Rising Voices (RV): Tell us more about Birmali. What made you start this online magazine?
Fagu Baskey: Birmali is the first-ever online magazine in Santali. The Santali people have very little access to the Santali literature when they can now access the world's knowledge online. So we started working on bridging this gap. Just like a printed magazine, Birmali includes essays, poetry, stories, book reviews, entertainment news and even a special section for children's literature.
Fagu Baskey: Birmali is the first online magazine in santali. Santalis have very little access to Santali literature when they can access knowledge of the world online. So we started working to close this brecah. As a print magazine, Birmali includes essays, poetry, stories, book reviews, entertainment news, and even a special section on children's literature.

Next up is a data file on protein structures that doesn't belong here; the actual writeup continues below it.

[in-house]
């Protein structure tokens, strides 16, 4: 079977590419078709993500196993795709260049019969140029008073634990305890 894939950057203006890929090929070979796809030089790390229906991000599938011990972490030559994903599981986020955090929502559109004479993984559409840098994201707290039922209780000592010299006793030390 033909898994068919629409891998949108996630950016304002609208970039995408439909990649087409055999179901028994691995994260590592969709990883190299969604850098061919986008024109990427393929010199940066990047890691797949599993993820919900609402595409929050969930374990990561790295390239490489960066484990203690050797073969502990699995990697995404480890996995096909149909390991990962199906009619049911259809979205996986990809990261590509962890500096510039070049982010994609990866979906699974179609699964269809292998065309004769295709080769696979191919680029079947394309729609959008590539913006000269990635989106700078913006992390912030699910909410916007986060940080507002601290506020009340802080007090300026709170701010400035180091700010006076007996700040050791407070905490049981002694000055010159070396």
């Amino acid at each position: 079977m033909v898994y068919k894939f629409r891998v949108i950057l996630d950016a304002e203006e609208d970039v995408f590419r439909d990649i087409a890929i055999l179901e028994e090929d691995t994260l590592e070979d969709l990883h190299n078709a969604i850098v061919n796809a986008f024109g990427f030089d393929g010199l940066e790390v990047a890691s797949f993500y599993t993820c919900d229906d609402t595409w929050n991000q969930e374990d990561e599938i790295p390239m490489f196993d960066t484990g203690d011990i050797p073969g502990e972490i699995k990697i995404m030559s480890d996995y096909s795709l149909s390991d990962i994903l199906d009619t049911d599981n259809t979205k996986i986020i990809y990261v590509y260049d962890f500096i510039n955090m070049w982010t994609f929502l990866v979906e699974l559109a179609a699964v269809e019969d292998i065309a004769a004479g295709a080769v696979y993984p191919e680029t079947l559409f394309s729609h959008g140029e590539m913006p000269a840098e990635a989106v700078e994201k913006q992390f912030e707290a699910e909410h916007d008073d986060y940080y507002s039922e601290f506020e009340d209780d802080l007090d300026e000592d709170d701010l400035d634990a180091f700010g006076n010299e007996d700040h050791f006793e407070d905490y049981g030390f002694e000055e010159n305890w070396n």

RV: What is the current environment for the Santali language and publications in Santali? How about online publications?
Ramjit Tudu: With official language status and a diaspora spread in India, Bangladesh and Nepal, there are many literary magazines, textbooks that are published in Santali from India. But there are only a few newspapers in print. Santali is poorly represented online. When it comes to web resources, one can find some linguistic resources that have been created by the Center for Development of Advanced Computing (C-DAC) and some content created by Vikaspedia— both maintained by the Indian government. Besides these two, there is a Santali Wikipedia which would probably be the only encyclopaedic resource in Santali online. We also have a Santali edition of publications like Global Voices and StoryWeaver (children's literature). Some of us are involved in an initiative called Olchiki Tech which focuses on promoting Santali on digital and online platforms. There are two online news portals – Sar Sagun Patrika and Santali News – that are currently available.